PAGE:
Cozumel is home to many nature preserves: the Cozumel Reefs National Park, Chankanaab Park and Lagoon and Punta Sur Ecological Reserve. The botanical gardens at Chankanaab Park showcase 350 types of tropical plants from more than 20 countries. Another attraction is Dolphin Discovery, which treats visitors to a close-up encounter with playful dolphins. Punta Sur is an ecological reserve for visitors interested in learning about the island’s native flora and fauna. Encompassing a region known as the Colombia lagoon, Punta Sur is a unique environment of mangrove jungles, white sand beaches and reef formations.

The only town on the island, San Miguel, is the site of two popular landmarks: Benito Juarez Park, the main square, and the downtown pier. Sundays are favorite times for afternoon strolls, music and dancing.
DINING /
NIGHT-LIFE
There are more than 90 restaurants and cafes, offering a wide choice of cuisine, including Mexican, International, Mediterranean, Italian, Caribbean and seafood. There also are several U.S.-based fast-food outlets and chain restaurants, including the Hard Rock Café, Carlos´n Charlies and Sr. Frogs. In addition to its many beachfront, downtown and hotel bars, the island provides evening entertainment.
SPORTS Cozumel is known worldwide as a premier diving destination. The warm, clear, turquoise waters and abundance of coral reefs and sea life attract divers from around the world. The major dive sites in the surrounding waters include: Barracuda, Cardona, Chankanaab, Chun Chancaab, Colombia, La Francesa, Los Atolones, Maracaibo, Palancar, Paraiso, Paso del Cedral, Punta Sur, San Francisco Wall, Santa Rosa Wall and Yucab. Besides diving, Cozumel offers many other water sports for marine enthusiasts, including snorkeling, kayaking, fishing, windsurfing and parasailing.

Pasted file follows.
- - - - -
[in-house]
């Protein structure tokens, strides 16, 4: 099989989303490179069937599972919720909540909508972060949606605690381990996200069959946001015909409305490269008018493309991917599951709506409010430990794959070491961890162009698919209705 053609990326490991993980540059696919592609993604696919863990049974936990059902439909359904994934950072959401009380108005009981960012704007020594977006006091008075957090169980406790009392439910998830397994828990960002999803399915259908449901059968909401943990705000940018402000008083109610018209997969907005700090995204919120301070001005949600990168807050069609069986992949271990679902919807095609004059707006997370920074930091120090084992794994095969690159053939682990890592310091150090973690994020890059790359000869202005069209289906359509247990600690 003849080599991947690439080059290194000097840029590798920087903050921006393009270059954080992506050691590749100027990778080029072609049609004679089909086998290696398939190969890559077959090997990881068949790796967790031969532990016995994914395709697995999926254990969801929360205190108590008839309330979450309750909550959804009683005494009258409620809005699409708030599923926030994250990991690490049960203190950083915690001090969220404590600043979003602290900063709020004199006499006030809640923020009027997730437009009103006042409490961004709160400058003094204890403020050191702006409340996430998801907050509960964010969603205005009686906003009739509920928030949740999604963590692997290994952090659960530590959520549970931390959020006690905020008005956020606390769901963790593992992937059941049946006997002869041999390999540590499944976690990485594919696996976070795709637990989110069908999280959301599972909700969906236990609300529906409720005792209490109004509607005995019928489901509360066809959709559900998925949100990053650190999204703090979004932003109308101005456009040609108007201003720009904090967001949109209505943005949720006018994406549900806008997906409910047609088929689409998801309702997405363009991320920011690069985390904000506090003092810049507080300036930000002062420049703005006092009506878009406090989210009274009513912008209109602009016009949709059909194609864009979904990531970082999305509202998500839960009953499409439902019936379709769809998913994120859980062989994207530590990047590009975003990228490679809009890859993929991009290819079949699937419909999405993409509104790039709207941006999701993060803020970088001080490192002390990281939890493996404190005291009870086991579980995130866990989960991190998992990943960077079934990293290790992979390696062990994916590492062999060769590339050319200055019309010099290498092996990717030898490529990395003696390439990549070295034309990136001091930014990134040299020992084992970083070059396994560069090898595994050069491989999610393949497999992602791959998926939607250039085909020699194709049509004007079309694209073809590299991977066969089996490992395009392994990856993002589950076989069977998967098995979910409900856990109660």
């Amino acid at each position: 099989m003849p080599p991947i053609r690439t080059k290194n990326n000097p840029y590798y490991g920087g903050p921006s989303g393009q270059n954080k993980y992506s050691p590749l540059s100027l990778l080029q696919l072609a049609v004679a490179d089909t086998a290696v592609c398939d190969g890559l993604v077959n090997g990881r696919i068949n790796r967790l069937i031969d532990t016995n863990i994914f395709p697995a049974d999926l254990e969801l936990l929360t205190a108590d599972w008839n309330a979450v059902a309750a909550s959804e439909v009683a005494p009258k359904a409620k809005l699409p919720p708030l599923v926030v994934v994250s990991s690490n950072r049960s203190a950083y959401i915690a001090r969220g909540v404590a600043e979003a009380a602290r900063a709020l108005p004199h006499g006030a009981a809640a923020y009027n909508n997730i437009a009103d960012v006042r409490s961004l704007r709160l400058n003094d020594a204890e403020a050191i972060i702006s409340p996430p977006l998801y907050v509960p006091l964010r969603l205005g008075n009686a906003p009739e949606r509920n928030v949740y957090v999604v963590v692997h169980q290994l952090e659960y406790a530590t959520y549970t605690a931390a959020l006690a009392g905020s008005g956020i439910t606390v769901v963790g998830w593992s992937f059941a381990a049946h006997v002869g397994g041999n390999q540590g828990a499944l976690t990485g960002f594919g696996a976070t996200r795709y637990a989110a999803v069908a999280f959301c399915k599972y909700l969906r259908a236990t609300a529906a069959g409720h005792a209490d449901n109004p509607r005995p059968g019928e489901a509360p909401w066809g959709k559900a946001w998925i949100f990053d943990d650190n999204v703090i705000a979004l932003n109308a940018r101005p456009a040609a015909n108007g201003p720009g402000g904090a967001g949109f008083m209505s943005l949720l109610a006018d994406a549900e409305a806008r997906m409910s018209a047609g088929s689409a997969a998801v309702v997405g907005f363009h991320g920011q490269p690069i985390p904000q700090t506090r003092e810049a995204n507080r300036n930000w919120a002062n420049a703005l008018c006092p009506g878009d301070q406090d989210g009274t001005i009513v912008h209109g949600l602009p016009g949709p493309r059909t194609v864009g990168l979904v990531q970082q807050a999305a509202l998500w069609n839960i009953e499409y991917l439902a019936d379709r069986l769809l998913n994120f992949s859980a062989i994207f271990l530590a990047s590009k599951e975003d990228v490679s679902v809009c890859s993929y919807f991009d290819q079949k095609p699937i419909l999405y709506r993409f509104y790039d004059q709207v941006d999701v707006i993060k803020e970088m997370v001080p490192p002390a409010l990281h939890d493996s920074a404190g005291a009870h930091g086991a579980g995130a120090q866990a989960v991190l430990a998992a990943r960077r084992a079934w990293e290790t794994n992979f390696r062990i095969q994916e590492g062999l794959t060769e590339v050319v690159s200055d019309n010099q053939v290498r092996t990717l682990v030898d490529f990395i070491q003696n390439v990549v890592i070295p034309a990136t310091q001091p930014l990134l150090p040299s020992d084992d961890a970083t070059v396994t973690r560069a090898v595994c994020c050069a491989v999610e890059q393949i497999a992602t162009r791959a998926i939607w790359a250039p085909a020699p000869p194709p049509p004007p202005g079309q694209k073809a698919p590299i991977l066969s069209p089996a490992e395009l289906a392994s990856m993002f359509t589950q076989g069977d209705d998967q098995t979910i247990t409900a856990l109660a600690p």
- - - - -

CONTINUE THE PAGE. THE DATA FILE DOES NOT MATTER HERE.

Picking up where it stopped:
For landlovers and avid golfers, Cozumel boasts a one-of-a-kind championship 18-hole, Nicklaus-design, eco-friendly golf course. In 2006, the Cozumel Country Club achieved designation as a "Certified Audubon Cooperative Sanctuary" by the Audubon Cooperative Sanctuary System (ACSS), making it the first golf course in Mexico to hold this prestigious honor. While driving through the eco-friendly course players can witness animals and plant life native to the area.

In addition, the island offers other popular recreational land activities such as horseback riding, tennis, hiking and exciting ATV and jeep tours.
SHOPPING A duty-free zone, Cozumel is recognized for its wide variety of jewelry, including sterling silver, gold, precious and semi-precious stones, and brand-name watches. Village shops and retail boutiques in the hotels offer a wide selection of fashions, casual attire, perfumes, Mexican crafts and souvenirs. Several downtown specialty shops feature indigenous black coral in the form of jewelry and sculptures. (Note: Cozumel adheres strictly to regulations governing the preservation of black coral.)
EXCURSIONS Day tours from Cozumel to the Maya ruins located on the Yucatan peninsula are available through local travel agencies. Transportation is generally included in the tours.

Popular Maya sites include:
  • Chichen Itza, one of the New Seven Wonders of the World, is located in the interior of the Yucatan peninsula. The archaeological site has Maya pyramids, temples, castles (including the famous El Castillo) and carvings dating to the 7th and 8th centuries.

  • Tulum is situated on the Yucatan coast 36 miles south of Playa del Carmen and 78 miles south of Cancun. The site features several Maya temples and government buildings.

  • Sian Ka’an Biosphere Reserve lies on a limestone flat on the Caribbean coast of the Yucatan peninsula, just south of Tulum. The 1.3-million-acre reserve is home to endangered manatees, crocodiles, jaguars and turtles, and features more than 1,000 varieties of plants, 350 species of birds and 70 different mammals. More than 1,000 Maya live within the reserve.

  • Coba is located on the eastern half of the Yucatan peninsula and is the site of the area’s largest Maya pyramid, carved ceremonial columns and temples.